Fur Designer

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Fur Designer


The fur business is a tricky one. There is no denying that a large number of people are against the use of animals for clothing and fashion, while an equally large number of people is supportive of the fur industry, looking at it in terms of ecology, cultural preservation and economics.

Regardless of where you stand on the issue, it is a fact that fur is used for fashion and warmth throughout the world and has been for thousands of years. Even if you don't agree with it, many people do, and they want items to wear as they endure the icy cold winters that settle in for months throughout northern parts of the US.

Fur designers are the people who create coats, hats, gloves and other accessories with fur. They purchase fur pelts from a variety of sources, including fur farms, hunters and trappers. They work with a variety of furs, including beaver, fox, mink, chinchilla, raccoon and nutria to create soft, warm garments.

Fur designers are essentially fashion designers. They are acquainted with the properties and qualities of many types of fur, and create different designs for them all. Some fur designers focus mainly on design, working for a large fur or clothing manufacturer to develop fur products, while others are entrepreneurs, setting up their own businesses, where they create their own designs, as well as provide services like repair, cleaning, storage, and restyling older furs for customers.

Some fur designers are more involved in the process. They may work as trappers or hunters, or manage their own fur farms. There is a resurgence of Native North Americans who are reclaiming the cultural significance of fur production. These fur designers train to work much as their ancestors might have, hunting, processing, and designing furs in ancient and ecologically sound traditions. These fur designers present their work much as other furriers, in fashion shows and boutiques, but bring with them a historical knowledge about their peoples' history that isn't usually found in the fur practices of other furriers.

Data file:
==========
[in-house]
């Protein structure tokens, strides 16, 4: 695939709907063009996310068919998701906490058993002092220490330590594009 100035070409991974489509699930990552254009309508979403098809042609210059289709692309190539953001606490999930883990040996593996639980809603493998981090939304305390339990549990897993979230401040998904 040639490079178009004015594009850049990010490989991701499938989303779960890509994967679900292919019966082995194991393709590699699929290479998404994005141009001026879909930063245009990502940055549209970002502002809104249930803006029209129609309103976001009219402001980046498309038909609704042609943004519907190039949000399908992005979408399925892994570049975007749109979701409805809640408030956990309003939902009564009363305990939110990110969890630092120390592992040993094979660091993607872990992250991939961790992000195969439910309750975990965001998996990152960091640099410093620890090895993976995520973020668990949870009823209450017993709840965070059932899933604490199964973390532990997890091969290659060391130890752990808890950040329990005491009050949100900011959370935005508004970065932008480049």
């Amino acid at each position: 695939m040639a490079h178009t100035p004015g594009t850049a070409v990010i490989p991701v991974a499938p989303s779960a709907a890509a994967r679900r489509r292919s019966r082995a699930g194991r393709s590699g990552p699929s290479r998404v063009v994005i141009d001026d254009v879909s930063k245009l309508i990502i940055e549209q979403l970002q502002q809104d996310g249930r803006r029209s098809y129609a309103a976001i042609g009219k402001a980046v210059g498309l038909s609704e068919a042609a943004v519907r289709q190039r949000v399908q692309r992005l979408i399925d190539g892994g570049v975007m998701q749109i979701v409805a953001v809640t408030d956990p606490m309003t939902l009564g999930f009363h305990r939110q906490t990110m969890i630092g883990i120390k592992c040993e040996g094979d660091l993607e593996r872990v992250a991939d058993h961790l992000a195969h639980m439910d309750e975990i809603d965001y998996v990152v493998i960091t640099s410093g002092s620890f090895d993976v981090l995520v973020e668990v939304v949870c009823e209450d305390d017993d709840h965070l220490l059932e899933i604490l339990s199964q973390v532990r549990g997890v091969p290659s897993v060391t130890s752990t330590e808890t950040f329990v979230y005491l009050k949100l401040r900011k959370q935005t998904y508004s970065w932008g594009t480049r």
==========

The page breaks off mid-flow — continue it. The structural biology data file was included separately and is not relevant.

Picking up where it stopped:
Regardless of what type of fur designer you may choose to be, either a furrier working with farmed mink pelts or a fur designer who traps wild animals for food as well as pelts, you will need an eye for style, a capacity to envision three-dimensional objects, patience, and a desire to dress the people around you in your fur creations.
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  Interests and Skills  
Interested in becoming a fur designer? They must be willing and able to make clothing from fur. They are creative, with good manual dexterity, and steady hands. Fur designers must enjoy taking creative risks. They need a good sense of design and they must be detail oriented. Most people in this work have a distinct personal style, and a strong interest in the changing trends in the world of clothing and accessories. Good time management skills, and good communication skills are required to work as a designer. They must also have confidence in their abilities, talents, and strengths, and be able to handle criticism. Fur designers should have some business sense, especially if they would like to make this their career.

  Typical Tasks  
  • May assist in hunting, trapping, and preparing furs
  • Consult with supervisor, head designer, or client about desired product
  • Research current trends, historical and cultural traditions
  • Research furs to be used
  • Sketch ideas and plans for each creation
  • Make a pattern out of paper
  • Create a prototype of clothing item
  • Oversee manufacture of item
  • Host fashion shows to promote designs
  • Manage a shop or online business
  • Repair, clean, and restore older furs
  • Maintain furs in cold storage
  • Sell design to other manufacturers to develop under their name